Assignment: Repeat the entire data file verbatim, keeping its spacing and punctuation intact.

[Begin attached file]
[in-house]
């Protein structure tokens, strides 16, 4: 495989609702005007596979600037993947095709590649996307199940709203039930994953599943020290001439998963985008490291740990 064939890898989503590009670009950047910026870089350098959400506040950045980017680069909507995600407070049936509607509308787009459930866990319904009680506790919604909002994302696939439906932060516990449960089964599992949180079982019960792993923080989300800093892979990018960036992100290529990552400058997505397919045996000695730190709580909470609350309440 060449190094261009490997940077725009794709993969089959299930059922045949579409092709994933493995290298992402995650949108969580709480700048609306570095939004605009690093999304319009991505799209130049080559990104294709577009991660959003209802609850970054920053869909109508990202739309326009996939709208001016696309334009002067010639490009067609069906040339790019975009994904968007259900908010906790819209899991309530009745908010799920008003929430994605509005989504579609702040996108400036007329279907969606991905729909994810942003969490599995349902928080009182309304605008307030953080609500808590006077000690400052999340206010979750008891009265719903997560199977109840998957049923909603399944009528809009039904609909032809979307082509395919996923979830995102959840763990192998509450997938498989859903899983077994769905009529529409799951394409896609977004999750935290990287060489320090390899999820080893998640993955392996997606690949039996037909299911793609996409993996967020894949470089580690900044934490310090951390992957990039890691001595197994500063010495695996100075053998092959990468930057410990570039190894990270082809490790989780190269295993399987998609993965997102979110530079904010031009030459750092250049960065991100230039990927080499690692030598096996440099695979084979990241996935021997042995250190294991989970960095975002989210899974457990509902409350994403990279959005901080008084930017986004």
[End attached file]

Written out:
[in-house]
């Protein structure tokens, strides 16, 4: 495989609702005007596979600037993947095709590649996307199940709203039930994953599943020290001439998963985008490291740990 064939890898989503590009670009950047910026870089350098959400506040950045980017680069909507995600407070049936509607509308787009459930866990319904009680506790919604909002994302696939439906932060516990449960089964599992949180079982019960792993923080989300800093892979990018960036992100290529990552400058997505397919045996000695730190709580909470609350309440 060449190094261009490997940077725009794709993969089959299930059922045949579409092709994933493995290298992402995650949108969580709480700048609306570095939004605009690093999304319009991505799209130049080559990104294709577009991660959003209802609850970054920053869909109508990202739309326009996939709208001016696309334009002067010639490009067609069906040339790019975009994904968007259900908010906790819209899991309530009745908010799920008003929430994605509005989504579609702040996108400036007329279907969606991905729909994810942003969490599995349902928080009182309304605008307030953080609500808590006077000690400052999340206010979750008891009265719903997560199977109840998957049923909603399944009528809009039904609909032809979307082509395919996923979830995102959840763990192998509450997938498989859903899983077994769905009529529409799951394409896609977004999750935290990287060489320090390899999820080893998640993955392996997606690949039996037909299911793609996409993996967020894949470089580690900044934490310090951390992957990039890691001595197994500063010495695996100075053998092959990468930057410990570039190894990270082809490790989780190269295993399987998609993965997102979110530079904010031009030459750092250049960065991100230039990927080499690692030598096996440099695979084979990241996935021997042995250190294991989970960095975002989210899974457990509902409350994403990279959005901080008084930017986004």